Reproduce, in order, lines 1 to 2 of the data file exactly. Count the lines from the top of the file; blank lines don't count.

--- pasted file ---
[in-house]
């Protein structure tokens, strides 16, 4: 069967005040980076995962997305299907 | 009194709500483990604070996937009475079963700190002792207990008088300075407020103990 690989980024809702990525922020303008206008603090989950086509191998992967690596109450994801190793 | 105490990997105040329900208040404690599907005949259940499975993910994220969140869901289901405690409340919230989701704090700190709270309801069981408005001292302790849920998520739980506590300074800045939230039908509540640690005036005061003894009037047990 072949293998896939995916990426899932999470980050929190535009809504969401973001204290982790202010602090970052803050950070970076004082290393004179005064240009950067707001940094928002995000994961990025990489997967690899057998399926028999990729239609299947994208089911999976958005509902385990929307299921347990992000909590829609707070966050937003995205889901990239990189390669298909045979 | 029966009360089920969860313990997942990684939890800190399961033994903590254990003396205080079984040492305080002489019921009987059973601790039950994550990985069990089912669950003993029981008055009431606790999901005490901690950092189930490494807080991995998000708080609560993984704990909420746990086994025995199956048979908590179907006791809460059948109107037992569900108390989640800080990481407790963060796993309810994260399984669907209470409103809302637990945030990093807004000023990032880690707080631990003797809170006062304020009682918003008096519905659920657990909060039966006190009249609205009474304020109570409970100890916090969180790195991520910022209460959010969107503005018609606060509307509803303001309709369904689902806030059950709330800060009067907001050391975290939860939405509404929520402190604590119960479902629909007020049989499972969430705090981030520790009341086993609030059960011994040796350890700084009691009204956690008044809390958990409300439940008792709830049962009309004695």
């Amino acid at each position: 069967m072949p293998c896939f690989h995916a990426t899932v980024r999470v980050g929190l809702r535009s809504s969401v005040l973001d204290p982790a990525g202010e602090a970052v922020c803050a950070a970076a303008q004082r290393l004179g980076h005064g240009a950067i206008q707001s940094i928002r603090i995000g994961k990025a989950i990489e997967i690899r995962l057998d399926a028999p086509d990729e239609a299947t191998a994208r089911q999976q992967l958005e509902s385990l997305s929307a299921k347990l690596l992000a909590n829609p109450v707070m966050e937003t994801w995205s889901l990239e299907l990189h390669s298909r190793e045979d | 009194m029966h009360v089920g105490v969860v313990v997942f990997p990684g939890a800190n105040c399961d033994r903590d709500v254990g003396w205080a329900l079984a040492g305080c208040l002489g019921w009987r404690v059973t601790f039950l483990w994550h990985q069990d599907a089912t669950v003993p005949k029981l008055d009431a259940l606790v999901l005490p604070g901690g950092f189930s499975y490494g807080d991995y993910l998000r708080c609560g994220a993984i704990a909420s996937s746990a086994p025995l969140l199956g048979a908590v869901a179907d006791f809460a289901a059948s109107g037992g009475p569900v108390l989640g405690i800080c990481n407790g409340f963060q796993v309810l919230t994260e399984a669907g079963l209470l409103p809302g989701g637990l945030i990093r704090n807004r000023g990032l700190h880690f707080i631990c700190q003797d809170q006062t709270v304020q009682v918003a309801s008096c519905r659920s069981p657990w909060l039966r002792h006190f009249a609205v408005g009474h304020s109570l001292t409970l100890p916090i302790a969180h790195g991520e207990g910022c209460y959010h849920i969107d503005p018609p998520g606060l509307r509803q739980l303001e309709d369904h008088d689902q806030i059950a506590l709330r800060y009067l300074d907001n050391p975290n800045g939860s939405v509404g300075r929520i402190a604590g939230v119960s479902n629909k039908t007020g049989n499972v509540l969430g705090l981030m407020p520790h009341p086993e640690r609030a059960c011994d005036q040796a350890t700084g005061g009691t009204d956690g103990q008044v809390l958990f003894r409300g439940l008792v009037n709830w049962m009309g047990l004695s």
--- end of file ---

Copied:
[in-house]
């Protein structure tokens, strides 16, 4: 069967005040980076995962997305299907 | 009194709500483990604070996937009475079963700190002792207990008088300075407020103990 690989980024809702990525922020303008206008603090989950086509191998992967690596109450994801190793 | 105490990997105040329900208040404690599907005949259940499975993910994220969140869901289901405690409340919230989701704090700190709270309801069981408005001292302790849920998520739980506590300074800045939230039908509540640690005036005061003894009037047990 072949293998896939995916990426899932999470980050929190535009809504969401973001204290982790202010602090970052803050950070970076004082290393004179005064240009950067707001940094928002995000994961990025990489997967690899057998399926028999990729239609299947994208089911999976958005509902385990929307299921347990992000909590829609707070966050937003995205889901990239990189390669298909045979 | 029966009360089920969860313990997942990684939890800190399961033994903590254990003396205080079984040492305080002489019921009987059973601790039950994550990985069990089912669950003993029981008055009431606790999901005490901690950092189930490494807080991995998000708080609560993984704990909420746990086994025995199956048979908590179907006791809460059948109107037992569900108390989640800080990481407790963060796993309810994260399984669907209470409103809302637990945030990093807004000023990032880690707080631990003797809170006062304020009682918003008096519905659920657990909060039966006190009249609205009474304020109570409970100890916090969180790195991520910022209460959010969107503005018609606060509307509803303001309709369904689902806030059950709330800060009067907001050391975290939860939405509404929520402190604590119960479902629909007020049989499972969430705090981030520790009341086993609030059960011994040796350890700084009691009204956690008044809390958990409300439940008792709830049962009309004695």